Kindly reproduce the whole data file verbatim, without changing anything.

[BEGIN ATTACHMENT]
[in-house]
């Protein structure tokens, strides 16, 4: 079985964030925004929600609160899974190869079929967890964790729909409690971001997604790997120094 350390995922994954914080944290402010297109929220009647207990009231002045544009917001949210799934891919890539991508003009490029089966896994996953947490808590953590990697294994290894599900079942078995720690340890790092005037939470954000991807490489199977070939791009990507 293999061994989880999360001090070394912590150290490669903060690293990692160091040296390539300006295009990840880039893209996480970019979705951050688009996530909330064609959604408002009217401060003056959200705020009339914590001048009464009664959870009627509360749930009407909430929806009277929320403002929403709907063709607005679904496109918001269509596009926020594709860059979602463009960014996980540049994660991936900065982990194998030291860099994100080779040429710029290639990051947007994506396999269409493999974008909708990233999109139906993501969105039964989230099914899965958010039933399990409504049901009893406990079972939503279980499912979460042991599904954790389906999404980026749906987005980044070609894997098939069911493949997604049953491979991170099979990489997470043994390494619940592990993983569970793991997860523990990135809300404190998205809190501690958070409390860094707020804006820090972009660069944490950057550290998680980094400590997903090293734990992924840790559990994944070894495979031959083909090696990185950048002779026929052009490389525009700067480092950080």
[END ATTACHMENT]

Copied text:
[in-house]
């Protein structure tokens, strides 16, 4: 079985964030925004929600609160899974190869079929967890964790729909409690971001997604790997120094 350390995922994954914080944290402010297109929220009647207990009231002045544009917001949210799934891919890539991508003009490029089966896994996953947490808590953590990697294994290894599900079942078995720690340890790092005037939470954000991807490489199977070939791009990507 293999061994989880999360001090070394912590150290490669903060690293990692160091040296390539300006295009990840880039893209996480970019979705951050688009996530909330064609959604408002009217401060003056959200705020009339914590001048009464009664959870009627509360749930009407909430929806009277929320403002929403709907063709607005679904496109918001269509596009926020594709860059979602463009960014996980540049994660991936900065982990194998030291860099994100080779040429710029290639990051947007994506396999269409493999974008909708990233999109139906993501969105039964989230099914899965958010039933399990409504049901009893406990079972939503279980499912979460042991599904954790389906999404980026749906987005980044070609894997098939069911493949997604049953491979991170099979990489997470043994390494619940592990993983569970793991997860523990990135809300404190998205809190501690958070409390860094707020804006820090972009660069944490950057550290998680980094400590997903090293734990992924840790559990994944070894495979031959083909090696990185950048002779026929052009490389525009700067480092950080």